After sharing the peace and taking up and dedicating the offering there was a second opportunity for table conversation, this one called “Table Talk 2.” This time people were given a paper outline of a dove and asked to write on the dove how they experienced the Spirit at St. Aidan’s. This too generated quite a bit of table conversation. The doves were then gathered up to be used in the following Sunday’s Pentecost service. The service concluded with “Prayers for Others,” notices on the weeks activities at St. Aidan’s, a closing hymn and a blessing.

St. Aidan’s is an accredited “Kids Friendly” church, and this style of worship is one of the ways it includes children and young people in worship. They are included, for example, in the table conversation, and they are also involved in bringing in the Bible, the candle lighting and taking up the offering. I think the key learning for me is that this kind of service is a good way of working across the generations.

Sunday 10 May 2015

I attended worship at Mairangi & Castor Bays Presbyterian Church last Sunday. I went primarily to speak on our Vanuatu mission project and got a good reception. It gave me the chance, though, to observe worship in a church of a similar size and ethos to our own. The visit thus had a spin-off for one aspect of what I am looking at on my sabbatical leave.

This church has many ‘grey heads’ (committed, faithful people) like ours, but it also has a cluster of younger children (more than we have) and this was reflected in the shape of the early part of the service. It also reflects the decision of the parish in 2013 to become a ‘Kids Friendly’ accredited church.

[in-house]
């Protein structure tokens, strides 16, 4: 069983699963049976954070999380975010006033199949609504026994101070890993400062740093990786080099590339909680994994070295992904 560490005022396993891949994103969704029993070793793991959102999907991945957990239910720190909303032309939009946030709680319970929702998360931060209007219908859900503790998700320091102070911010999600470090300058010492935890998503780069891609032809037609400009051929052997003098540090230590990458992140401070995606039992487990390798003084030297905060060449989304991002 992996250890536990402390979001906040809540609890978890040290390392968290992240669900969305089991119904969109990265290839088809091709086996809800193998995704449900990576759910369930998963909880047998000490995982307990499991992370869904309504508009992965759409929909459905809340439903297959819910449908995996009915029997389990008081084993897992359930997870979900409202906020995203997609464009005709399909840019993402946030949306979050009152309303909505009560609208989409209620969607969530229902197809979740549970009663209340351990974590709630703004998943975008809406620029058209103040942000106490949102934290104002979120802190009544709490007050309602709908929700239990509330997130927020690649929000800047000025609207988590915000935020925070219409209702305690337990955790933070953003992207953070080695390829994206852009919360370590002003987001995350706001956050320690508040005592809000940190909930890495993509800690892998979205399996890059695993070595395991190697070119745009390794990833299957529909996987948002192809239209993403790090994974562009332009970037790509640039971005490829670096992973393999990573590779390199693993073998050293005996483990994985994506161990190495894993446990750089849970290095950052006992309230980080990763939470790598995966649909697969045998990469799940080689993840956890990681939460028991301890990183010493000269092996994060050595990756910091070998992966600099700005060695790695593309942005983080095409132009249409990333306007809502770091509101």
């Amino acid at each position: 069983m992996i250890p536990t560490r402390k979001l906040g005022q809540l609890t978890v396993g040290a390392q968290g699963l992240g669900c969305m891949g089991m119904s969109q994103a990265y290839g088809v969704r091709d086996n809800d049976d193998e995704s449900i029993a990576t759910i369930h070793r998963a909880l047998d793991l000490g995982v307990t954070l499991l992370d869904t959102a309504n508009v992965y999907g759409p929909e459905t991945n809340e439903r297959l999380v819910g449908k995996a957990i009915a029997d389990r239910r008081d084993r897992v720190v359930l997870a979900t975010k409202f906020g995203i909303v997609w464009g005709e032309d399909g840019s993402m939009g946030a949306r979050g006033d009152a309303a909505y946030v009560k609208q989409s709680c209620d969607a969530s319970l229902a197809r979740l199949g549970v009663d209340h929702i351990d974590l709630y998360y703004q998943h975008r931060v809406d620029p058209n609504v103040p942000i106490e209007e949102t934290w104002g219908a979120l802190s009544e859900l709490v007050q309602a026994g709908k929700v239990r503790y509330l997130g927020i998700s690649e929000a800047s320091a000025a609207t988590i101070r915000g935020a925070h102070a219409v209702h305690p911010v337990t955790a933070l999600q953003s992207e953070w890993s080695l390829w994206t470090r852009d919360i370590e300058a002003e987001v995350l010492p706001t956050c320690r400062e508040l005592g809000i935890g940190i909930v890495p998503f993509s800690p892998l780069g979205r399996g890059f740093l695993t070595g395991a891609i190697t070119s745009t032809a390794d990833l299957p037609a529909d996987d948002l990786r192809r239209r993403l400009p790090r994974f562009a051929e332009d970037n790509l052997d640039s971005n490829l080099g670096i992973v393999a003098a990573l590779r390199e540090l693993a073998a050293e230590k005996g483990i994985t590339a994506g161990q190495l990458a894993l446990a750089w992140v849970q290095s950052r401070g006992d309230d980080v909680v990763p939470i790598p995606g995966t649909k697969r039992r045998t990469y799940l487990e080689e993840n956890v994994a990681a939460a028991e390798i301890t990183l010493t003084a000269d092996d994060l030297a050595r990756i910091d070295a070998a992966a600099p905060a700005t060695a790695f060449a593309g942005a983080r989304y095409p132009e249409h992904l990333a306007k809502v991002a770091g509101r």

The order of service (printed and projected on screen) was similar to ours, but it did have some interesting differences, and I mention these now. The service began with the entry of the Bible and a welcome and notices. Two Bibles were carried in, one by the duty elder and one (a children’s Bible) by one of the children. This was the first of elements of the service involving children. The next was the ‘Lighting of the Christ Candle’ after the opening hymn, and it was followed by a brief congregational response led by the child lighting the candle.

The first notable difference was the inclusion of a ‘Community Time’ after the candle lighting. It provided an opportunity to emphasise upcoming church events, as well as to focus on things important for belonging to a community. As it was ‘Mothers’ Day’ the focus of this community time was on mothers and mother figures in the lives of the congregation. Some of the mothers present were asked to respond on what is special about being a mother. I am drawn to the concept of a ‘Community Time’ – we need reminders that we are a community at worship, and we need time to celebrate the things that are important to us as a community. It also more goes beyond being just a time for people to greet each other (which we do well now at Stanmore Bay).

The ‘Community Time’ was followed by the offering and dedication – children as well as adults were involved in taking up the offering. I liked the Prayer of Dedication, which made reference to the offering also being used “to maintain our community of faith.” The Lord’s Prayer and a second hymn came next after the dedication of the offering.

A ‘Family Time’ centred on the children came next. It started with asking the children to mention what is special about their mothers, and getting a range of responses. It was linked into the day’s Scripture reading, John 15:9-17 (especially vv. 12-14). This led into talk about washing of clothes and Caleb introduced the children to washing clothes in a basin ‘Vanuatu style’ with a practical demonstration. All good fun! The children then went to their activities as the congregation sang a short song ending with the request that the children might choose to follow and live in Jesus’ way.

The service then continued with a Scripture reading, a third hymn, and the message (a video clip and a PowerPoint presentation on our Vanuatu mission with the Presbyterian Women’s Missionary Union). The service proceeded after that with ‘Prayers for Ourselves and Others,’ and closed with a final hymn and the Benediction and Threefold Amen.

There were two key learnings for me: the ways the children were involved in the worship, and the inclusion of a ‘Community Time’ as part of worship.